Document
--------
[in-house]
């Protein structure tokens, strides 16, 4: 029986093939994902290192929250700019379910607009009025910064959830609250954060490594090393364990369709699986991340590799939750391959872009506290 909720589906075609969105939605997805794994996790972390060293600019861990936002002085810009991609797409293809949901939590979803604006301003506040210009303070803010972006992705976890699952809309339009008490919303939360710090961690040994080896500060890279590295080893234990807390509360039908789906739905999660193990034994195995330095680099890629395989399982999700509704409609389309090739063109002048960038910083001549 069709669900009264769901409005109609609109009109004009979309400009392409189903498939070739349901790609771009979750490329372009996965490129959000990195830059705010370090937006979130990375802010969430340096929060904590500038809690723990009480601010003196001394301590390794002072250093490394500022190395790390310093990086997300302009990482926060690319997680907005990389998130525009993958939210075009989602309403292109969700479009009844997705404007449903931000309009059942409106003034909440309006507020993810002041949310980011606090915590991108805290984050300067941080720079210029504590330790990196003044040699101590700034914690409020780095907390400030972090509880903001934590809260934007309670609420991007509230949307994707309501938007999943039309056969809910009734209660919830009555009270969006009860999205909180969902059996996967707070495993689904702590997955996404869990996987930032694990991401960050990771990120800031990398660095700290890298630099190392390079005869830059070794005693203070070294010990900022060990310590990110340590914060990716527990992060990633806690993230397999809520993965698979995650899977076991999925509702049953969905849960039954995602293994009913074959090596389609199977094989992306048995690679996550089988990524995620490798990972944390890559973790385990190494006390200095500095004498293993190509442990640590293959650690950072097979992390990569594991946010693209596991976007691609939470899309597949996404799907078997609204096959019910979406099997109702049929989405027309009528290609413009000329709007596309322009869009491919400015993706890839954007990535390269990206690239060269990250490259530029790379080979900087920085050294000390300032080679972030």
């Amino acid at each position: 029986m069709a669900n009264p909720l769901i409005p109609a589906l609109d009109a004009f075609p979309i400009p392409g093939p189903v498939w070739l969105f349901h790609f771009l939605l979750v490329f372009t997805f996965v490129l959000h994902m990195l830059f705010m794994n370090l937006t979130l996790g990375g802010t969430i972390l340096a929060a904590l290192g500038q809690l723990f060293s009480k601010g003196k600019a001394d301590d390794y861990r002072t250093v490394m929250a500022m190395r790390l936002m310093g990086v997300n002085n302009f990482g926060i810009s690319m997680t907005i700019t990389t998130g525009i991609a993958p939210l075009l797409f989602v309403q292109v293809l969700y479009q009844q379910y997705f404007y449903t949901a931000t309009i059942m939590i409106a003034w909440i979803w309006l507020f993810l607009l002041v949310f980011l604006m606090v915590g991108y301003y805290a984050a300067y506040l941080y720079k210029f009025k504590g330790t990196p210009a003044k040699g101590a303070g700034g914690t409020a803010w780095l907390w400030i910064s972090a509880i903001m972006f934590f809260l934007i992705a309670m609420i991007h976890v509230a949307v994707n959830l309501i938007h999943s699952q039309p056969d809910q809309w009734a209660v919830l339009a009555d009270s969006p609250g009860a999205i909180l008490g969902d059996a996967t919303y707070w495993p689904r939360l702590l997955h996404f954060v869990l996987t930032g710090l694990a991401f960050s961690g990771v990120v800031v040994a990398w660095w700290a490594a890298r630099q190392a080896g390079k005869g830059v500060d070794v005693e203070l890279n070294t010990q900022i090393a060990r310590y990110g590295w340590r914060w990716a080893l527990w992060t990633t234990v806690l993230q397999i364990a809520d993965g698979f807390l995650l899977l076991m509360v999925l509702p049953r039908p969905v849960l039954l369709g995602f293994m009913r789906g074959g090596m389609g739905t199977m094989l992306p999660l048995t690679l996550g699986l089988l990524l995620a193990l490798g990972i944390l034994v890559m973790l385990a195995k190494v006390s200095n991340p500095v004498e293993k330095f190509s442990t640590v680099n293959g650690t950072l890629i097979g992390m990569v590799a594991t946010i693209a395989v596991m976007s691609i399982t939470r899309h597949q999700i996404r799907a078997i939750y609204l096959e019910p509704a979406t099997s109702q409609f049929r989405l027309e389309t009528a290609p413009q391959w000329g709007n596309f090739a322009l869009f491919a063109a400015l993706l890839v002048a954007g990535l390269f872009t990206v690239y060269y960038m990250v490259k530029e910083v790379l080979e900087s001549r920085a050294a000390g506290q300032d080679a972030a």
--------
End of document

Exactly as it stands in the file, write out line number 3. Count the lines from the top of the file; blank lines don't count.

């Amino acid at each position: 029986m069709a669900n009264p909720l769901i409005p109609a589906l609109d009109a004009f075609p979309i400009p392409g093939p189903v498939w070739l969105f349901h790609f771009l939605l979750v490329f372009t997805f996965v490129l959000h994902m990195l830059f705010m794994n370090l937006t979130l996790g990375g802010t969430i972390l340096a929060a904590l290192g500038q809690l723990f060293s009480k601010g003196k600019a001394d301590d390794y861990r002072t250093v490394m929250a500022m190395r790390l936002m310093g990086v997300n002085n302009f990482g926060i810009s690319m997680t907005i700019t990389t998130g525009i991609a993958p939210l075009l797409f989602v309403q292109v293809l969700y479009q009844q379910y997705f404007y449903t949901a931000t309009i059942m939590i409106a003034w909440i979803w309006l507020f993810l607009l002041v949310f980011l604006m606090v915590g991108y301003y805290a984050a300067y506040l941080y720079k210029f009025k504590g330790t990196p210009a003044k040699g101590a303070g700034g914690t409020a803010w780095l907390w400030i910064s972090a509880i903001m972006f934590f809260l934007i992705a309670m609420i991007h976890v509230a949307v994707n959830l309501i938007h999943s699952q039309p056969d809910q809309w009734a209660v919830l339009a009555d009270s969006p609250g009860a999205i909180l008490g969902d059996a996967t919303y707070w495993p689904r939360l702590l997955h996404f954060v869990l996987t930032g710090l694990a991401f960050s961690g990771v990120v800031v040994a990398w660095w700290a490594a890298r630099q190392a080896g390079k005869g830059v500060d070794v005693e203070l890279n070294t010990q900022i090393a060990r310590y990110g590295w340590r914060w990716a080893l527990w992060t990633t234990v806690l993230q397999i364990a809520d993965g698979f807390l995650l899977l076991m509360v999925l509702p049953r039908p969905v849960l039954l369709g995602f293994m009913r789906g074959g090596m389609g739905t199977m094989l992306p999660l048995t690679l996550g699986l089988l990524l995620a193990l490798g990972i944390l034994v890559m973790l385990a195995k190494v006390s200095n991340p500095v004498e293993k330095f190509s442990t640590v680099n293959g650690t950072l890629i097979g992390m990569v590799a594991t946010i693209a395989v596991m976007s691609i399982t939470r899309h597949q999700i996404r799907a078997i939750y609204l096959e019910p509704a979406t099997s109702q409609f049929r989405l027309e389309t009528a290609p413009q391959w000329g709007n596309f090739a322009l869009f491919a063109a400015l993706l890839v002048a954007g990535l390269f872009t990206v690239y060269y960038m990250v490259k530029e910083v790379l080979e900087s001549r920085a050294a000390g506290q300032d080679a972030a």